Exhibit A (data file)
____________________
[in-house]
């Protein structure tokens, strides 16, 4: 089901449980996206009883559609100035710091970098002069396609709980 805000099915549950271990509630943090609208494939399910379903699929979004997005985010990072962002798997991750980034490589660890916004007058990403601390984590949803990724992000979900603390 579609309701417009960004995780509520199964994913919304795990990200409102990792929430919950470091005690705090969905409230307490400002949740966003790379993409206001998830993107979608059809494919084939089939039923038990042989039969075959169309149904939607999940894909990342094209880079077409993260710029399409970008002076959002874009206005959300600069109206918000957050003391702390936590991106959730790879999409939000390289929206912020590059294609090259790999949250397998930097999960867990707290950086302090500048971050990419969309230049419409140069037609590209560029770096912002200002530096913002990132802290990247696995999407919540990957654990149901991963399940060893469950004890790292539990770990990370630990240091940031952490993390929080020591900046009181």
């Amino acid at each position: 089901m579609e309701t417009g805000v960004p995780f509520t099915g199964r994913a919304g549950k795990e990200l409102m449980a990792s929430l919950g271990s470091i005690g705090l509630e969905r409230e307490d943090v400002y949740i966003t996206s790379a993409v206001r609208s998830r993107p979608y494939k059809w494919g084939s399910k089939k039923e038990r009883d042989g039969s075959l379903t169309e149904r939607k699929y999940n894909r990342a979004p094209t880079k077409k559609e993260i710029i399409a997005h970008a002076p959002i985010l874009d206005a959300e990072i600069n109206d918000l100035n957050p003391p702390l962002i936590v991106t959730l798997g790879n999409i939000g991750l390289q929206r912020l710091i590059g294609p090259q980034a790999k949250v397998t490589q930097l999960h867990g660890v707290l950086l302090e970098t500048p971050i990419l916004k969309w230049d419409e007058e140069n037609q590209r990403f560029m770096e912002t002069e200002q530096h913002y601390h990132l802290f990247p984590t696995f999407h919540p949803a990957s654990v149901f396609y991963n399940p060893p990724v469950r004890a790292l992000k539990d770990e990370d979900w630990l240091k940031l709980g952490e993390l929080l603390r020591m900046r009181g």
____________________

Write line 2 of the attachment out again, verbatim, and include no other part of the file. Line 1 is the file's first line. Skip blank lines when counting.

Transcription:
């Protein structure tokens, strides 16, 4: 089901449980996206009883559609100035710091970098002069396609709980 805000099915549950271990509630943090609208494939399910379903699929979004997005985010990072962002798997991750980034490589660890916004007058990403601390984590949803990724992000979900603390 579609309701417009960004995780509520199964994913919304795990990200409102990792929430919950470091005690705090969905409230307490400002949740966003790379993409206001998830993107979608059809494919084939089939039923038990042989039969075959169309149904939607999940894909990342094209880079077409993260710029399409970008002076959002874009206005959300600069109206918000957050003391702390936590991106959730790879999409939000390289929206912020590059294609090259790999949250397998930097999960867990707290950086302090500048971050990419969309230049419409140069037609590209560029770096912002200002530096913002990132802290990247696995999407919540990957654990149901991963399940060893469950004890790292539990770990990370630990240091940031952490993390929080020591900046009181």